February 23, 2010 at 13:00 | Report abuse | Reply
  20. JP

    Flu is the flu, be it H1N1 or any other strain. There is nothing magical about this year's H1N1. H1N1's have circulated widely before. Right now it is displacing H3N2 as the predominant strain, just as H3N2 has done to other strains over the years. At some point H3N2, or some other strain will resufrace when the population has lost it's group immunity. Like many other posters have said, they media hypes this into something it isn't. H1N1 is not "new," is just hasn't been seen in a long time. There's nothing unique about the vaccine this year. If you've previously gotten the seasonal vaccine, there is absolutely no reason to avoid the H1N1 vaccine, the process is no different, and it only makes sense that they be combined into 1 vaccine.

    February 23, 2010 at 13:06 | Report abuse | Reply
  21. no way

    my entire family including a 4 yr old and 5 month old got the virus last fall. Kids hardly had any symptoms, spouse was in bed for half a day and I was sick for 2 days, all in all it was like the regular flu.

    We did not fall for the scare monger tactics. Do not need a seasonal flu vax, but now there is no way we will be getting it. Hopefully people wise up. Be smart, eat a proper diet, wash your hands and stay home when you don't feel well. It is not rocket science.

    February 23, 2010 at 13:53 | Report abuse | Reply
  22. Jenifer

    It really is a shame that there's so much vaccine fear-mongering out there. The 2009 H1N1 vaccine wasn't formulated any differently than previous flu vaccines. Each year the seasonal flu vaccine contains three flu strains currently circulating – so this fall's flu vaccine won't be any different than vaccines of past years. It typically contains an H1N1 strain anyway. My family got both the H1N1 and seasonal vaccines last fall, and we'll get vaccinated again this coming fall. Flu vaccine efficacy is lower than that of other vaccines, so there's certainly a benefit to getting the H1N1 dose again. I've got a toddler at home, and have no interest in him catching the flu or spreading it to more vulnerable people – like infants and pregnant women – that we come in contact with.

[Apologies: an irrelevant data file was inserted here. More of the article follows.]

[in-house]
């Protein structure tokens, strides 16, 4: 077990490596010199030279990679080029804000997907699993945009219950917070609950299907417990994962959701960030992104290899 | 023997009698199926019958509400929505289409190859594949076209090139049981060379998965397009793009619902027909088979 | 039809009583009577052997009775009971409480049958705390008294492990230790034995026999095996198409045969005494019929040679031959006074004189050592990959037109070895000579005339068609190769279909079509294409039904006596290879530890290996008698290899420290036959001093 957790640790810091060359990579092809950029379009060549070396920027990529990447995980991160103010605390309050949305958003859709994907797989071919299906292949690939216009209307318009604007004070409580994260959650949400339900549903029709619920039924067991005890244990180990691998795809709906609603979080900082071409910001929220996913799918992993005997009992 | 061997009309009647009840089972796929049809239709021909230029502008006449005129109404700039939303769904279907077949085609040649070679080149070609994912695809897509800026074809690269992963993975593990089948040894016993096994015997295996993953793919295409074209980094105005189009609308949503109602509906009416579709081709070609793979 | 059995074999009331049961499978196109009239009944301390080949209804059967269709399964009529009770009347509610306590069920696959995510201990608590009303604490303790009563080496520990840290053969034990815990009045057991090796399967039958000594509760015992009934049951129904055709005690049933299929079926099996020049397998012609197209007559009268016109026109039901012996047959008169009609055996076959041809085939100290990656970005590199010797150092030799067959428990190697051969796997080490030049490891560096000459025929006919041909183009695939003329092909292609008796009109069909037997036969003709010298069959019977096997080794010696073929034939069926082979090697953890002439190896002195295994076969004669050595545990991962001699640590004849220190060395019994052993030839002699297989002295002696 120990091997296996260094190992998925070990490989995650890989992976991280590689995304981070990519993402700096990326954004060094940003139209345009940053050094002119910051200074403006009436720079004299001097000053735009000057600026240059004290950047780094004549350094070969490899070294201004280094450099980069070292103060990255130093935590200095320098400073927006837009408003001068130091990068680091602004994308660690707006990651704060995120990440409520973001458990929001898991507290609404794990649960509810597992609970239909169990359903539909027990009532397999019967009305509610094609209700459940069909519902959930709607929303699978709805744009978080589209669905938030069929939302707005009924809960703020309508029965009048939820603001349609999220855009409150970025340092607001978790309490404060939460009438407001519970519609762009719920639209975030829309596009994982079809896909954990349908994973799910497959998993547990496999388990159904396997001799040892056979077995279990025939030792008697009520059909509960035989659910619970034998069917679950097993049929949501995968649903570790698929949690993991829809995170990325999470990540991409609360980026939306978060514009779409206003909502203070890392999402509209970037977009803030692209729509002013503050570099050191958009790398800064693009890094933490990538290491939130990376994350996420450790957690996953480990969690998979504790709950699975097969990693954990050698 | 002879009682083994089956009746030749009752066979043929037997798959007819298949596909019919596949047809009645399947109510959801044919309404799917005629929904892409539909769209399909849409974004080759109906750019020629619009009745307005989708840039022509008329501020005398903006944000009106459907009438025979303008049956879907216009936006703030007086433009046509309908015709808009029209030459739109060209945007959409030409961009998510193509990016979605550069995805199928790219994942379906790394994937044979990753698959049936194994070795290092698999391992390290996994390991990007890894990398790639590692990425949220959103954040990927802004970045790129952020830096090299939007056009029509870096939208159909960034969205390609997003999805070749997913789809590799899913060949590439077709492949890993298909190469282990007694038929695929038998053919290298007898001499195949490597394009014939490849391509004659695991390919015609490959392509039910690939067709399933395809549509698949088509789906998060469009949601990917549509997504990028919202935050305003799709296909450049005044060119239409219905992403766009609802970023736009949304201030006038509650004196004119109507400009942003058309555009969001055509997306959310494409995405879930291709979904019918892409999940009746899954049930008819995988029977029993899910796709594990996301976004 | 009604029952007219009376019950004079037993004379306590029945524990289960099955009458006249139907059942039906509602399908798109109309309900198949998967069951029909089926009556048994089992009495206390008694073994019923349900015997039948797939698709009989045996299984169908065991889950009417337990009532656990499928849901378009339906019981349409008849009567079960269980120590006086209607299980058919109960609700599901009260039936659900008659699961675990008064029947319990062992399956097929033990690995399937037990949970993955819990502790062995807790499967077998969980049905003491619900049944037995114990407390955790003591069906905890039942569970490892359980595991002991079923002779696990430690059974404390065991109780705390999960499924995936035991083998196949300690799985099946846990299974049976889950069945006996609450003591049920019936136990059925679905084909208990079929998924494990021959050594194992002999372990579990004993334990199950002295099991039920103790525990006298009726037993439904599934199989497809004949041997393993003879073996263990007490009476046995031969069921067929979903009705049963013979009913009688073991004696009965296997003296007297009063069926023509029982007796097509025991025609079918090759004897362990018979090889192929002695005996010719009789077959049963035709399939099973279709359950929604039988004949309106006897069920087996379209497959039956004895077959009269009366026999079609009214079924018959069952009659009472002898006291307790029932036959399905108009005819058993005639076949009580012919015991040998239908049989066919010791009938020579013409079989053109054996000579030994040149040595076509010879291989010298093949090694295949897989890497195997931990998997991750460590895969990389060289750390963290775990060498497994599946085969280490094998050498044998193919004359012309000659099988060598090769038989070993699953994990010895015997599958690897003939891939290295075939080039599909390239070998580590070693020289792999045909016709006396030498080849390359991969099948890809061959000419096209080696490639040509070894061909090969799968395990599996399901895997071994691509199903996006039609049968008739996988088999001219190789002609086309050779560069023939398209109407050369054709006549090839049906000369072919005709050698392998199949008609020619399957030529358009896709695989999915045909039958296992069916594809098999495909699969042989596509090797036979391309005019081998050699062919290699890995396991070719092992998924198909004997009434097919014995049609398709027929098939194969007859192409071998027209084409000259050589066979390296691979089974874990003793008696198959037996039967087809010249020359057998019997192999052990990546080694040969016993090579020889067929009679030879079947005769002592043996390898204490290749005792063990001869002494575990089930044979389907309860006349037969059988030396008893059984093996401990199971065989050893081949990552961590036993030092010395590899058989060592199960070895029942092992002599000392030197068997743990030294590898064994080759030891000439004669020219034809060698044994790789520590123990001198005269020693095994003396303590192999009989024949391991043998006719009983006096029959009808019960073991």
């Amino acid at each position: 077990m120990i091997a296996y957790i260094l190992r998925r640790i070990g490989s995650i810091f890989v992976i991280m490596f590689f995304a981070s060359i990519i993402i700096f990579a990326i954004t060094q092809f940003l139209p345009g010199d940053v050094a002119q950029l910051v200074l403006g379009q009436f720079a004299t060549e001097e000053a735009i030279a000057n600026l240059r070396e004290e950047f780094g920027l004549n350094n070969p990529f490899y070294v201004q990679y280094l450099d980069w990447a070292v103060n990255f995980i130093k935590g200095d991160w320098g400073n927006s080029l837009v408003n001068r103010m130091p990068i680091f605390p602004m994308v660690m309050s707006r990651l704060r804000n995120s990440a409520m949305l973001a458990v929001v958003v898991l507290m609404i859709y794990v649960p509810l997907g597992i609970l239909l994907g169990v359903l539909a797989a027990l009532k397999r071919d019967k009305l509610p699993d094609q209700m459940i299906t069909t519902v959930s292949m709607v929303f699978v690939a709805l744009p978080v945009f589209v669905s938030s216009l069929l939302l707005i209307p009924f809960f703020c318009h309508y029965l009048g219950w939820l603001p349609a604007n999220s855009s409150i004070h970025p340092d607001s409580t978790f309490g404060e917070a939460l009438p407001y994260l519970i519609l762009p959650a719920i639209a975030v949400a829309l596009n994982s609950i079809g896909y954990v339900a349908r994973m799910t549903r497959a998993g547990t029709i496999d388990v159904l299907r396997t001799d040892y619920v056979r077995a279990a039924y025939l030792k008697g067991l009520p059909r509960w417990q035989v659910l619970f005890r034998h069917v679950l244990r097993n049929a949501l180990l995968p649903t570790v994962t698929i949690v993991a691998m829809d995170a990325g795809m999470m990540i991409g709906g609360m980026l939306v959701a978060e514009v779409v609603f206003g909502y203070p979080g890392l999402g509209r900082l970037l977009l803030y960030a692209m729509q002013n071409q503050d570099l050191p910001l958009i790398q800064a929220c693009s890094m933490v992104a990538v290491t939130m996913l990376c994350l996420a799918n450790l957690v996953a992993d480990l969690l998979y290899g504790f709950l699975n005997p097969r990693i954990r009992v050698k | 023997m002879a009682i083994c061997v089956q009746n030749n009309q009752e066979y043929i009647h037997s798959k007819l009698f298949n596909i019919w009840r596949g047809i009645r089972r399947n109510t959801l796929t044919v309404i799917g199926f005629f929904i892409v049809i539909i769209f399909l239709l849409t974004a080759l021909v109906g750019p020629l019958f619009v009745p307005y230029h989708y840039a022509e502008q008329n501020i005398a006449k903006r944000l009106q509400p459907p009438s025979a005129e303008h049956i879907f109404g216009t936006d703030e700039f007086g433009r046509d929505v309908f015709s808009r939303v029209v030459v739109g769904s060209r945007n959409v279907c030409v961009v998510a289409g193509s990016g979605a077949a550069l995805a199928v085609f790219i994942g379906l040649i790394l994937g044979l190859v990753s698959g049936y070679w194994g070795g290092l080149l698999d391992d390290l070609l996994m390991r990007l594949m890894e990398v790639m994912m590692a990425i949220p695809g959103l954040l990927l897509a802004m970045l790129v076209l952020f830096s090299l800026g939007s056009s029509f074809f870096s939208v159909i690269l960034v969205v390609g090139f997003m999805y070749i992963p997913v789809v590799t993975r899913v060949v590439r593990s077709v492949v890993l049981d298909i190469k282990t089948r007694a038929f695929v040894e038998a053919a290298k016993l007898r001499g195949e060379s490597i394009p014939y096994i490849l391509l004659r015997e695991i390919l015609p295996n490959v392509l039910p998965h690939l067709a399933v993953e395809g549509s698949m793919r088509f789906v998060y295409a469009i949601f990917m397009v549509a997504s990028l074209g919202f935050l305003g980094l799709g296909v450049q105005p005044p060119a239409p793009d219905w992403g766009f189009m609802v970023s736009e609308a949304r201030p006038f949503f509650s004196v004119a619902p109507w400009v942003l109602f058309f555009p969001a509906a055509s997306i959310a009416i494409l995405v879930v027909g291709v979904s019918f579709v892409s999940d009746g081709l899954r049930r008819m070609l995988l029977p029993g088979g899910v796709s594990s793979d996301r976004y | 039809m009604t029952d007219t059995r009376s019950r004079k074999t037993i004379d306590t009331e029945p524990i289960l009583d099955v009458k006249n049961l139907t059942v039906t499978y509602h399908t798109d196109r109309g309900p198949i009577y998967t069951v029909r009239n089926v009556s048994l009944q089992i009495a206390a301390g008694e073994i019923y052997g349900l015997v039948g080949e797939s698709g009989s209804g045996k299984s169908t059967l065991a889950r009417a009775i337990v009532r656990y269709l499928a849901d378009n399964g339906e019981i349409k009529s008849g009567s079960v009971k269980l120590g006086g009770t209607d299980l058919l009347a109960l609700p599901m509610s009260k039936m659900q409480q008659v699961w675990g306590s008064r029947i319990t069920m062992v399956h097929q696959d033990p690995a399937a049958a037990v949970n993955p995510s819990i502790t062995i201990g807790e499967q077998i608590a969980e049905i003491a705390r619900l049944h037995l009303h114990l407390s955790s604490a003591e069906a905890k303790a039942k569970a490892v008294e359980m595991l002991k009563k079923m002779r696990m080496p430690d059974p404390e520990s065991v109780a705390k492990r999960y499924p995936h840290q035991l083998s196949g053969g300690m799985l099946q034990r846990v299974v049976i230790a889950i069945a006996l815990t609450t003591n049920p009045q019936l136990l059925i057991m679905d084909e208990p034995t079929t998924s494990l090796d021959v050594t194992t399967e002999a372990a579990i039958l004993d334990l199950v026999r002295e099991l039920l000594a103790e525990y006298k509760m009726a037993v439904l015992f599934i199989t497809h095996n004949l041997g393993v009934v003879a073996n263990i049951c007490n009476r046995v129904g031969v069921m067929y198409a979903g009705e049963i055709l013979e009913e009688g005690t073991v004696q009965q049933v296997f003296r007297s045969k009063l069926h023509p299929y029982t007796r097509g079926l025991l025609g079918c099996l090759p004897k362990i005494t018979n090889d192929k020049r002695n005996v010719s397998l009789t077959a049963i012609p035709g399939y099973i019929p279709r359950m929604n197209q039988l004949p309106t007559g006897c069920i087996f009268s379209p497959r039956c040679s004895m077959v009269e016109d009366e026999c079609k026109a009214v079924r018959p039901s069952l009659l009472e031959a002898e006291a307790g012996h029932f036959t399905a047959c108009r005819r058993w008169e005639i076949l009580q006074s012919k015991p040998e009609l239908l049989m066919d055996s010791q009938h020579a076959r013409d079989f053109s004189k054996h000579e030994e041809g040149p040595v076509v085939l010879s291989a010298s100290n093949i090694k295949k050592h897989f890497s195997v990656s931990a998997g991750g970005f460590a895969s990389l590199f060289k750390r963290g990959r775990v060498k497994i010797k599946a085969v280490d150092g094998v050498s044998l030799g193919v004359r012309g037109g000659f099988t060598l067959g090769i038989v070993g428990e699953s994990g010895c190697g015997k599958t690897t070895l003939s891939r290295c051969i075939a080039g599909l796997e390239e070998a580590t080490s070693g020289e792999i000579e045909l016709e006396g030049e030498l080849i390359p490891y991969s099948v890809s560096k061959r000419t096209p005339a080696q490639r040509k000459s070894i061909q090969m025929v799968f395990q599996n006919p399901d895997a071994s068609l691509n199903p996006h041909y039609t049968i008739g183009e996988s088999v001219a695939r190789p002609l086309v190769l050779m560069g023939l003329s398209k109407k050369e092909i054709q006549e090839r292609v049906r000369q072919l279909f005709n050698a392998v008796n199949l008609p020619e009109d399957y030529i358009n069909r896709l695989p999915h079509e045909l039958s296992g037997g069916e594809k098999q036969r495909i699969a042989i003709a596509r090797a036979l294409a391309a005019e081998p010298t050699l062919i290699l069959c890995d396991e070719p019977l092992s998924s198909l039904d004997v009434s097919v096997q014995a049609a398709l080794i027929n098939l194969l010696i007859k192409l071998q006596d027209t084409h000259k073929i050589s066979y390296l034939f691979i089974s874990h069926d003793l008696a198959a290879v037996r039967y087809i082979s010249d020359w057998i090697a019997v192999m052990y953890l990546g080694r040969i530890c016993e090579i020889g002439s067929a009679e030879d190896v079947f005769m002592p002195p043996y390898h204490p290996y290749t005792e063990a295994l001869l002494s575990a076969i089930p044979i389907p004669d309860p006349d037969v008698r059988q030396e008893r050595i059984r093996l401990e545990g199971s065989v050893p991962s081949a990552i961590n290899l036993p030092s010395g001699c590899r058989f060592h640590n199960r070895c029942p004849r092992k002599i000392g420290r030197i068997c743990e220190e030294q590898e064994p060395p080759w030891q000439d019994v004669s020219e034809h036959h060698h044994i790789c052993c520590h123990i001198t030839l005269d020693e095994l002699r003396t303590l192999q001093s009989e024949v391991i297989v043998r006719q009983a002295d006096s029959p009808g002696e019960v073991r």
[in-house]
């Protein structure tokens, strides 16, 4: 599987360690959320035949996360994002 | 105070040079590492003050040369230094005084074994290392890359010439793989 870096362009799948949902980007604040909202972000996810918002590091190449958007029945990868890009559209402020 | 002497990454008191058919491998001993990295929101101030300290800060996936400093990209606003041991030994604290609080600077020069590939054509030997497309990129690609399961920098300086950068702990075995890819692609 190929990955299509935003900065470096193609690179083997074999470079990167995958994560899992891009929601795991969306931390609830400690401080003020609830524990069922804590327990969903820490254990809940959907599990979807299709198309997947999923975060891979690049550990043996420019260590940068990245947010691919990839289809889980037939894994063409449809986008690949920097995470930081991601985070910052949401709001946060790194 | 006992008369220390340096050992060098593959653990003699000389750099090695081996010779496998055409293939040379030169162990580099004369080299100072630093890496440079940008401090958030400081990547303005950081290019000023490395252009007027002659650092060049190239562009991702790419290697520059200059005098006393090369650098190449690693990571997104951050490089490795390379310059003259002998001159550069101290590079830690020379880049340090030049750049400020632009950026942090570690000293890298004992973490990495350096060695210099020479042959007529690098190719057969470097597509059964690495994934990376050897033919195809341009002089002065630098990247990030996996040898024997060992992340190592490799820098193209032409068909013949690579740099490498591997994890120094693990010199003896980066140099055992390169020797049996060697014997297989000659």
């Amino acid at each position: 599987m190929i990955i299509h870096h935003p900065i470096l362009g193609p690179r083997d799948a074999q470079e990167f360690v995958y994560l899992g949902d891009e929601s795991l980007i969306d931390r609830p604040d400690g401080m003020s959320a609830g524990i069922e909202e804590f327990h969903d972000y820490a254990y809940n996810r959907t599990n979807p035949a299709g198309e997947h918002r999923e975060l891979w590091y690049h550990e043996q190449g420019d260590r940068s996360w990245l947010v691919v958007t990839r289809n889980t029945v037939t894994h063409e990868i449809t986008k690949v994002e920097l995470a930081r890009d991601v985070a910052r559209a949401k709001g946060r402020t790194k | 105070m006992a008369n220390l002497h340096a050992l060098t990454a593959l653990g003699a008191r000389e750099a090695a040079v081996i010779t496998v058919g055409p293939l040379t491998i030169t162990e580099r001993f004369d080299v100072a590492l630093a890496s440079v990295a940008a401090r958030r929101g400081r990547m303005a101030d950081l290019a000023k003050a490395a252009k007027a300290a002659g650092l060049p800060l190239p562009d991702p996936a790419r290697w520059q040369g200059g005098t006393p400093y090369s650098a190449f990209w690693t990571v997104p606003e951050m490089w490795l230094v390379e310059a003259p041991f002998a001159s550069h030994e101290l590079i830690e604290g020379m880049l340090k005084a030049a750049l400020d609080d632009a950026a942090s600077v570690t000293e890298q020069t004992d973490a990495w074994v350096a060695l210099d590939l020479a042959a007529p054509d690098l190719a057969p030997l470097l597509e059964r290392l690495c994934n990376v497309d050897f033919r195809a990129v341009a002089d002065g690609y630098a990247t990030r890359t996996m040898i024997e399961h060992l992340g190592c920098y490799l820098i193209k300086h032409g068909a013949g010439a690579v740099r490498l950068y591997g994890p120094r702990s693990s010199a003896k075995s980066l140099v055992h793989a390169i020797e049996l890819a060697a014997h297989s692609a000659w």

February 23, 2010 at 14:49 | Report abuse | Reply
  23. Gwen

    There is no fear mongerring going on. 100 million people died in 1917 because of a H1N1 strain. The seasonal flu vaccine always includes immunization against the three most prevalent strains out there and H1N1 happens to be one of them. You've gotten a seasonal shot due each year, but because this one has the most popular virus in it this year, you're not going to get it? That's just messed up thinking, pure and simple. There is no reason not to get the flu shot this year.